a story lives forever
Sign in
Form submission failed!

Stay signed in

Recover your password?
Form submission failed!

Web of Stories Ltd would like to keep you informed about our products and services.

Please tick here if you would like us to keep you informed about our products and services.

I have read and accepted the Terms & Conditions.

Please note: Your email and any private information provided at registration will not be passed on to other individuals or organisations without your specific approval.

Video URL

You must be registered to use this feature. Sign in or register.


Al Gore, the 'Ozone Man'


Flipping a coin helps me meet my future wife
W Daniel Hillis Scientist
Comments (0) Please sign in or register to add comments

One of the problems with starting a company to do my PhD thesis work was I got very distracted with the company and I didn't get around to writing my thesis. And I kept trying to write it by going off someplace, but wherever I'd go off to, I would know there was something interesting and I would waste a lot of time finding it and get distracted. So I tried to go to Woods Hole for a while, or... so eventually I decided the only way I was going to do it was just go someplace where I didn't know anybody, so I literally went down to Logan Airport and looked around for a cheap flight to anywhere. And there was a flight down to Orlando, so I was like, great. I will get that. I got on the flight to Orlando and I just needed some place to stay. I didn't really know any place in Orlando, but I knew Disneyworld was in Orlando. So I called up Disneyworld and they had a house at the Contemporary, which was where the monorail comes through. And they had an eight-day pass. And my thesis, I knew... I'd already written my thesis in my head. It had seven chapters. So I figured, okay, I'll write a chapter a day. So I checked into the Contemporary Hotel and I had a ticket that came with the hotel to Disneyworld. So every morning I would go and I would sit in front of the Magic Castle as the parades went by and all the people went by, all the way to the end where the fireworks went off. And I would just sit on big yellow legal pads, and just write out my thesis, which I had kind of written in my head, but it was just writing it down. And every day, I would finish a chapter, until the last day I had done seven chapters in seven days. And I had one more day at Disneyworld, and I remember thinking, should I go or should I stay? And I couldn't decide, so I flipped a coin. I said, you know, heads I go, tails I stay. And heads came up, and so I had to go. And I felt so disappointed because I was going to go back to work and it would just become an ordinary day. So I thought, well, I should just do something that I have always wanted to do but never gotten around to and probably never will get around to.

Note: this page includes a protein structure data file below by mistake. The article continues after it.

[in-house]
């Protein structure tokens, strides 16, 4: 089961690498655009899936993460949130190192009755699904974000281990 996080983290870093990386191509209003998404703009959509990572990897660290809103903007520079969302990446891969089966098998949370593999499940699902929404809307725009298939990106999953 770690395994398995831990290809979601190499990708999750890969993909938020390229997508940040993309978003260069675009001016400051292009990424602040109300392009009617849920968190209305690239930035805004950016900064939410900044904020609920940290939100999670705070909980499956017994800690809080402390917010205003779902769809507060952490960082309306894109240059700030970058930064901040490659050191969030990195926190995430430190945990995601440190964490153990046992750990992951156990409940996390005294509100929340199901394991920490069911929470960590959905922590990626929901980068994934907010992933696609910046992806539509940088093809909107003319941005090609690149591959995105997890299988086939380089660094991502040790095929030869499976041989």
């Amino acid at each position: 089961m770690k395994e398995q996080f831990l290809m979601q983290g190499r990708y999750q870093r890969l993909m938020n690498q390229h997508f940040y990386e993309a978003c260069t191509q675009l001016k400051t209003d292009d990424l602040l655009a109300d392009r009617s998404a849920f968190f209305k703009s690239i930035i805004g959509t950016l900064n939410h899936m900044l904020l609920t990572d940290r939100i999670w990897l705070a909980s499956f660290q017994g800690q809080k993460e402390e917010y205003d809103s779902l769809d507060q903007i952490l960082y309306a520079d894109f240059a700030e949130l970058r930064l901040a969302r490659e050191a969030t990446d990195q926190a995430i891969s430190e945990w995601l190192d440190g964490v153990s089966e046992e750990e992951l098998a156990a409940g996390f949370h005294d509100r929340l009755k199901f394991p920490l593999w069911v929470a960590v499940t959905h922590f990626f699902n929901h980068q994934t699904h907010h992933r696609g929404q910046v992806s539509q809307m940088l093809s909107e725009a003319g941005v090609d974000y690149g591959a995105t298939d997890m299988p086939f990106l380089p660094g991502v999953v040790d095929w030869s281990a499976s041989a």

So I had met Pati, and she'd always said come out to her house on the beach, and so I called her up and said, 'Hey, is that a good invitation still open?' I didn't really know her. And she said, 'Yes, come on out. I'll pick you up at the airport.' And so that's how I met Pati, who I eventually ended up marrying and having my children with. It all came down to that coin flip. So I always follow the coin flip.

W Daniel Hillis (b. 1956) is an American inventor, scientist, author and engineer. While doing his doctoral work at MIT under artificial intelligence pioneer, Marvin Minsky, he invented the concept of parallel computers, that is now the basis for most supercomputers. He also co-founded the famous parallel computing company, Thinking Machines, in 1983 which marked a new era in computing. In 1996, Hillis left MIT for California, where he spent time leading Disney’s Imagineers. He developed new technologies and business strategies for Disney's theme parks, television, motion pictures, Internet and consumer product businesses. More recently, Hillis co-founded an engineering and design company, Applied Minds, and several start-ups, among them Applied Proteomics in San Diego, MetaWeb Technologies (acquired by Google) in San Francisco, and his current passion, Applied Invention in Cambridge, MA, which 'partners with clients to create innovative products and services'. He holds over 100 US patents, covering parallel computers, disk arrays, forgery prevention methods, and various electronic and mechanical devices (including a 10,000-year mechanical clock), and has recently moved into working on problems in medicine. In recognition of his work Hillis has won many awards, including the Dan David Prize.

Listeners: Christopher Sykes George Dyson

Christopher Sykes is an independent documentary producer who has made a number of films about science and scientists for BBC TV, Channel Four, and PBS.

Tags: Orlando

Duration: 3 minutes, 20 seconds

Date story recorded: October 2016

Date story went live: 05 July 2017